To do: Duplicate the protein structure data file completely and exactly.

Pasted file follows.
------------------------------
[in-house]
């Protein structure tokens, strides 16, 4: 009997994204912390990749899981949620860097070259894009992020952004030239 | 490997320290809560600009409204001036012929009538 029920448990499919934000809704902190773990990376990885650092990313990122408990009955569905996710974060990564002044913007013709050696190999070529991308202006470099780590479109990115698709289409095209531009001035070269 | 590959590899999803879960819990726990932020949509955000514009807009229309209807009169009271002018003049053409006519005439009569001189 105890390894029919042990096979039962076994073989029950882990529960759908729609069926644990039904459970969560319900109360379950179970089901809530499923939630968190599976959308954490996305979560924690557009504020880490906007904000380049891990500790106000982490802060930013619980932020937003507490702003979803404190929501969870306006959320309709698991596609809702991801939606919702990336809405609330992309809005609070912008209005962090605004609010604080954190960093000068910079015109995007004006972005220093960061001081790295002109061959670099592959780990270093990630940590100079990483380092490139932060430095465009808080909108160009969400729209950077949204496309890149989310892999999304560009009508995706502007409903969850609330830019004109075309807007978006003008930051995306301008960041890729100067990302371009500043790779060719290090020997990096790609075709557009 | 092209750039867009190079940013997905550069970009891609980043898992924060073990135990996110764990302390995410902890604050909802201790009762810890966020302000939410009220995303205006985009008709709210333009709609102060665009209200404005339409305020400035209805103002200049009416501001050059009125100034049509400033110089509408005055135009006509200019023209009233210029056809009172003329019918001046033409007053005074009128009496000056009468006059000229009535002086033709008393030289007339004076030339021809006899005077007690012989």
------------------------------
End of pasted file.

[in-house]
């Protein structure tokens, strides 16, 4: 009997994204912390990749899981949620860097070259894009992020952004030239 | 490997320290809560600009409204001036012929009538 029920448990499919934000809704902190773990990376990885650092990313990122408990009955569905996710974060990564002044913007013709050696190999070529991308202006470099780590479109990115698709289409095209531009001035070269 | 590959590899999803879960819990726990932020949509955000514009807009229309209807009169009271002018003049053409006519005439009569001189 105890390894029919042990096979039962076994073989029950882990529960759908729609069926644990039904459970969560319900109360379950179970089901809530499923939630968190599976959308954490996305979560924690557009504020880490906007904000380049891990500790106000982490802060930013619980932020937003507490702003979803404190929501969870306006959320309709698991596609809702991801939606919702990336809405609330992309809005609070912008209005962090605004609010604080954190960093000068910079015109995007004006972005220093960061001081790295002109061959670099592959780990270093990630940590100079990483380092490139932060430095465009808080909108160009969400729209950077949204496309890149989310892999999304560009009508995706502007409903969850609330830019004109075309807007978006003008930051995306301008960041890729100067990302371009500043790779060719290090020997990096790609075709557009 | 092209750039867009190079940013997905550069970009891609980043898992924060073990135990996110764990302390995410902890604050909802201790009762810890966020302000939410009220995303205006985009008709709210333009709609102060665009209200404005339409305020400035209805103002200049009416501001050059009125100034049509400033110089509408005055135009006509200019023209009233210029056809009172003329019918001046033409007053005074009128009496000056009468006059000229009535002086033709008393030289007339004076030339021809006899005077007690012989």